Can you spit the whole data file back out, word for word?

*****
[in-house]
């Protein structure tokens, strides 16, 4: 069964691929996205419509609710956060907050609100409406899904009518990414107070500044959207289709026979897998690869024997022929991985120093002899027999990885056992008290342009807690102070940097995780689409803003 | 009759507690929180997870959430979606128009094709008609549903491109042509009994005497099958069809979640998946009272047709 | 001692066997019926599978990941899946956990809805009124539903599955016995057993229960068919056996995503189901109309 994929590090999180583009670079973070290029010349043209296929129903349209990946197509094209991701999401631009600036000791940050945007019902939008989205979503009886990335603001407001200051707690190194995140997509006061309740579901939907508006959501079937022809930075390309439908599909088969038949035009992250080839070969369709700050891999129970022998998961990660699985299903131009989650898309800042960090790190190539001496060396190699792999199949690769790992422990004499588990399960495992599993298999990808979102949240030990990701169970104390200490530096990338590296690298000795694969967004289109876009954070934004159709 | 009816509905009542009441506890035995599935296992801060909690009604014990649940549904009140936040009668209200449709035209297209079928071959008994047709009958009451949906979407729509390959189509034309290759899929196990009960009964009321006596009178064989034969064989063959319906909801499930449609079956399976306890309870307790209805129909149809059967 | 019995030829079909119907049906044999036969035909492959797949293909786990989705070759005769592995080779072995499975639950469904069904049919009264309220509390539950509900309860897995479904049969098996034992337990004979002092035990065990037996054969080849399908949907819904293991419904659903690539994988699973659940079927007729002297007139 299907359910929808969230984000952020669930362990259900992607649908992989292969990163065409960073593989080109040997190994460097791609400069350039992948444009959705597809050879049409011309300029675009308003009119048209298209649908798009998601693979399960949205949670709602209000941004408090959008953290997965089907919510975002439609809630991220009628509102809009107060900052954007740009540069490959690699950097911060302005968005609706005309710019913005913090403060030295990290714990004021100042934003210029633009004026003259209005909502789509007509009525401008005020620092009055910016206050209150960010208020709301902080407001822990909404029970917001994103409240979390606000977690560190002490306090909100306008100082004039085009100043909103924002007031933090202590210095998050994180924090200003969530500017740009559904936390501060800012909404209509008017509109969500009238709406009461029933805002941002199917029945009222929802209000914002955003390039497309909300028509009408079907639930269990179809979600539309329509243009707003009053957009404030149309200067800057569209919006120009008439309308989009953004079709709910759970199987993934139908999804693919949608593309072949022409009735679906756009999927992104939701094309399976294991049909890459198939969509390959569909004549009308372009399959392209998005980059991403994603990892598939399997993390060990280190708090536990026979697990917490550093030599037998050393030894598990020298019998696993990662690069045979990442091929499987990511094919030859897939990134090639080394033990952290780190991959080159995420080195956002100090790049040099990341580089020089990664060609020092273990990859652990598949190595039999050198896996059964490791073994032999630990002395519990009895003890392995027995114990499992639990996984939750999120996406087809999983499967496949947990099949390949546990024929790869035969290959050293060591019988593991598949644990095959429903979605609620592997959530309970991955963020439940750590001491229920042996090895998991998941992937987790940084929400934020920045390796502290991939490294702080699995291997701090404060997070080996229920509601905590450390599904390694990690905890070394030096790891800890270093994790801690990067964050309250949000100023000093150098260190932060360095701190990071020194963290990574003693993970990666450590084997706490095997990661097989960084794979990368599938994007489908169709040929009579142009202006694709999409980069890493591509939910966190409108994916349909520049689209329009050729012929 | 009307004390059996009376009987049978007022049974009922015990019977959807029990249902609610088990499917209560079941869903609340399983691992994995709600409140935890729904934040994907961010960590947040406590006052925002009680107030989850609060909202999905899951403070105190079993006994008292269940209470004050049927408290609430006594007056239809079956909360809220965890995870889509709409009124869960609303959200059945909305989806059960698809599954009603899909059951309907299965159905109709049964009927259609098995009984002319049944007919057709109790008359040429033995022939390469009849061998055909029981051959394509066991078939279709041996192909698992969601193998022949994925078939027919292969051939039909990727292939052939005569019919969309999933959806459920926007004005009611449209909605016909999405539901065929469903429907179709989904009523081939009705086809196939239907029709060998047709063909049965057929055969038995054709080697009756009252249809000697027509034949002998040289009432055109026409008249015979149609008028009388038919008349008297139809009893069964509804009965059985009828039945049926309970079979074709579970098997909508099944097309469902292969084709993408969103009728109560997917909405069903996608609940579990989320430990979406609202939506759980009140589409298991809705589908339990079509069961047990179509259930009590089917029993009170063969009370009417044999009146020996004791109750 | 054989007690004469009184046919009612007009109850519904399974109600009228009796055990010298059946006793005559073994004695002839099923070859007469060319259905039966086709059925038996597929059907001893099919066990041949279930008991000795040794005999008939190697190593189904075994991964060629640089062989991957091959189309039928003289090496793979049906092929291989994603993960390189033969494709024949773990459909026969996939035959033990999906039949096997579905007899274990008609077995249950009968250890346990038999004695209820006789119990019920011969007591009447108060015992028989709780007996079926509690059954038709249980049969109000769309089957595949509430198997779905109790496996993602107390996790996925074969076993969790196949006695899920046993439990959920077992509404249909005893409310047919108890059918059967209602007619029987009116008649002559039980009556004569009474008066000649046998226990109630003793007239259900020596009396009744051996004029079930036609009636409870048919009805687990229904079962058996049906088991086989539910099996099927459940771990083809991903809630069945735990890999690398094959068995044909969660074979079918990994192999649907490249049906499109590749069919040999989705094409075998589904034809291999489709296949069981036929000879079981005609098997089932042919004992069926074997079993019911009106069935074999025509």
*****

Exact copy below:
[in-house]
């Protein structure tokens, strides 16, 4: 069964691929996205419509609710956060907050609100409406899904009518990414107070500044959207289709026979897998690869024997022929991985120093002899027999990885056992008290342009807690102070940097995780689409803003 | 009759507690929180997870959430979606128009094709008609549903491109042509009994005497099958069809979640998946009272047709 | 001692066997019926599978990941899946956990809805009124539903599955016995057993229960068919056996995503189901109309 994929590090999180583009670079973070290029010349043209296929129903349209990946197509094209991701999401631009600036000791940050945007019902939008989205979503009886990335603001407001200051707690190194995140997509006061309740579901939907508006959501079937022809930075390309439908599909088969038949035009992250080839070969369709700050891999129970022998998961990660699985299903131009989650898309800042960090790190190539001496060396190699792999199949690769790992422990004499588990399960495992599993298999990808979102949240030990990701169970104390200490530096990338590296690298000795694969967004289109876009954070934004159709 | 009816509905009542009441506890035995599935296992801060909690009604014990649940549904009140936040009668209200449709035209297209079928071959008994047709009958009451949906979407729509390959189509034309290759899929196990009960009964009321006596009178064989034969064989063959319906909801499930449609079956399976306890309870307790209805129909149809059967 | 019995030829079909119907049906044999036969035909492959797949293909786990989705070759005769592995080779072995499975639950469904069904049919009264309220509390539950509900309860897995479904049969098996034992337990004979002092035990065990037996054969080849399908949907819904293991419904659903690539994988699973659940079927007729002297007139 299907359910929808969230984000952020669930362990259900992607649908992989292969990163065409960073593989080109040997190994460097791609400069350039992948444009959705597809050879049409011309300029675009308003009119048209298209649908798009998601693979399960949205949670709602209000941004408090959008953290997965089907919510975002439609809630991220009628509102809009107060900052954007740009540069490959690699950097911060302005968005609706005309710019913005913090403060030295990290714990004021100042934003210029633009004026003259209005909502789509007509009525401008005020620092009055910016206050209150960010208020709301902080407001822990909404029970917001994103409240979390606000977690560190002490306090909100306008100082004039085009100043909103924002007031933090202590210095998050994180924090200003969530500017740009559904936390501060800012909404209509008017509109969500009238709406009461029933805002941002199917029945009222929802209000914002955003390039497309909300028509009408079907639930269990179809979600539309329509243009707003009053957009404030149309200067800057569209919006120009008439309308989009953004079709709910759970199987993934139908999804693919949608593309072949022409009735679906756009999927992104939701094309399976294991049909890459198939969509390959569909004549009308372009399959392209998005980059991403994603990892598939399997993390060990280190708090536990026979697990917490550093030599037998050393030894598990020298019998696993990662690069045979990442091929499987990511094919030859897939990134090639080394033990952290780190991959080159995420080195956002100090790049040099990341580089020089990664060609020092273990990859652990598949190595039999050198896996059964490791073994032999630990002395519990009895003890392995027995114990499992639990996984939750999120996406087809999983499967496949947990099949390949546990024929790869035969290959050293060591019988593991598949644990095959429903979605609620592997959530309970991955963020439940750590001491229920042996090895998991998941992937987790940084929400934020920045390796502290991939490294702080699995291997701090404060997070080996229920509601905590450390599904390694990690905890070394030096790891800890270093994790801690990067964050309250949000100023000093150098260190932060360095701190990071020194963290990574003693993970990666450590084997706490095997990661097989960084794979990368599938994007489908169709040929009579142009202006694709999409980069890493591509939910966190409108994916349909520049689209329009050729012929 | 009307004390059996009376009987049978007022049974009922015990019977959807029990249902609610088990499917209560079941869903609340399983691992994995709600409140935890729904934040994907961010960590947040406590006052925002009680107030989850609060909202999905899951403070105190079993006994008292269940209470004050049927408290609430006594007056239809079956909360809220965890995870889509709409009124869960609303959200059945909305989806059960698809599954009603899909059951309907299965159905109709049964009927259609098995009984002319049944007919057709109790008359040429033995022939390469009849061998055909029981051959394509066991078939279709041996192909698992969601193998022949994925078939027919292969051939039909990727292939052939005569019919969309999933959806459920926007004005009611449209909605016909999405539901065929469903429907179709989904009523081939009705086809196939239907029709060998047709063909049965057929055969038995054709080697009756009252249809000697027509034949002998040289009432055109026409008249015979149609008028009388038919008349008297139809009893069964509804009965059985009828039945049926309970079979074709579970098997909508099944097309469902292969084709993408969103009728109560997917909405069903996608609940579990989320430990979406609202939506759980009140589409298991809705589908339990079509069961047990179509259930009590089917029993009170063969009370009417044999009146020996004791109750 | 054989007690004469009184046919009612007009109850519904399974109600009228009796055990010298059946006793005559073994004695002839099923070859007469060319259905039966086709059925038996597929059907001893099919066990041949279930008991000795040794005999008939190697190593189904075994991964060629640089062989991957091959189309039928003289090496793979049906092929291989994603993960390189033969494709024949773990459909026969996939035959033990999906039949096997579905007899274990008609077995249950009968250890346990038999004695209820006789119990019920011969007591009447108060015992028989709780007996079926509690059954038709249980049969109000769309089957595949509430198997779905109790496996993602107390996790996925074969076993969790196949006695899920046993439990959920077992509404249909005893409310047919108890059918059967209602007619029987009116008649002559039980009556004569009474008066000649046998226990109630003793007239259900020596009396009744051996004029079930036609009636409870048919009805687990229904079962058996049906088991086989539910099996099927459940771990083809991903809630069945735990890999690398094959068995044909969660074979079918990994192999649907490249049906499109590749069919040999989705094409075998589904034809291999489709296949069981036929000879079981005609098997089932042919004992069926074997079993019911009106069935074999025509």